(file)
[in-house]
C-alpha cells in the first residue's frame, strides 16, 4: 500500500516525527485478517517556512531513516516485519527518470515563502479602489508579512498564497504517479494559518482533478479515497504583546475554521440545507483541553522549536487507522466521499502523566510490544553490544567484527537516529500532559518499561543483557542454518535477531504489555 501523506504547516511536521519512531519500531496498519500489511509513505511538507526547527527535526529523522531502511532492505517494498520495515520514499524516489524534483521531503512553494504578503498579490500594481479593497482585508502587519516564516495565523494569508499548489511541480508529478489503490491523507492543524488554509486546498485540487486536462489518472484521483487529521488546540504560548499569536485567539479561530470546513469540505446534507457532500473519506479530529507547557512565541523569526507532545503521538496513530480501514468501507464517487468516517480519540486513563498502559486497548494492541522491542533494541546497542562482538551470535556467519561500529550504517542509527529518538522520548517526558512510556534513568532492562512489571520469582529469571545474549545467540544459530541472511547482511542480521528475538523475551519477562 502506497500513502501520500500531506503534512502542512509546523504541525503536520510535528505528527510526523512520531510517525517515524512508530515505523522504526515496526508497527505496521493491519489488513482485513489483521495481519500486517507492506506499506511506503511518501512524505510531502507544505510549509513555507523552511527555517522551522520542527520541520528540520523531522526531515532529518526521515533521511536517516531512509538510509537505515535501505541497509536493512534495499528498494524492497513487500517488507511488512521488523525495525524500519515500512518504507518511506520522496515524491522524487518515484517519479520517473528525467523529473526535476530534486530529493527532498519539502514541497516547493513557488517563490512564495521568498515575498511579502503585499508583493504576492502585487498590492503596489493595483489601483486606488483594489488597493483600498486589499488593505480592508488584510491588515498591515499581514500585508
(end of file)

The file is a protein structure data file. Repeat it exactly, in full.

[in-house]
C-alpha cells in the first residue's frame, strides 16, 4: 500500500516525527485478517517556512531513516516485519527518470515563502479602489508579512498564497504517479494559518482533478479515497504583546475554521440545507483541553522549536487507522466521499502523566510490544553490544567484527537516529500532559518499561543483557542454518535477531504489555 501523506504547516511536521519512531519500531496498519500489511509513505511538507526547527527535526529523522531502511532492505517494498520495515520514499524516489524534483521531503512553494504578503498579490500594481479593497482585508502587519516564516495565523494569508499548489511541480508529478489503490491523507492543524488554509486546498485540487486536462489518472484521483487529521488546540504560548499569536485567539479561530470546513469540505446534507457532500473519506479530529507547557512565541523569526507532545503521538496513530480501514468501507464517487468516517480519540486513563498502559486497548494492541522491542533494541546497542562482538551470535556467519561500529550504517542509527529518538522520548517526558512510556534513568532492562512489571520469582529469571545474549545467540544459530541472511547482511542480521528475538523475551519477562 502506497500513502501520500500531506503534512502542512509546523504541525503536520510535528505528527510526523512520531510517525517515524512508530515505523522504526515496526508497527505496521493491519489488513482485513489483521495481519500486517507492506506499506511506503511518501512524505510531502507544505510549509513555507523552511527555517522551522520542527520541520528540520523531522526531515532529518526521515533521511536517516531512509538510509537505515535501505541497509536493512534495499528498494524492497513487500517488507511488512521488523525495525524500519515500512518504507518511506520522496515524491522524487518515484517519479520517473528525467523529473526535476530534486530529493527532498519539502514541497516547493513557488517563490512564495521568498515575498511579502503585499508583493504576492502585487498590492503596489493595483489601483486606488483594489488597493483600498486589499488593505480592508488584510491588515498591515499581514500585508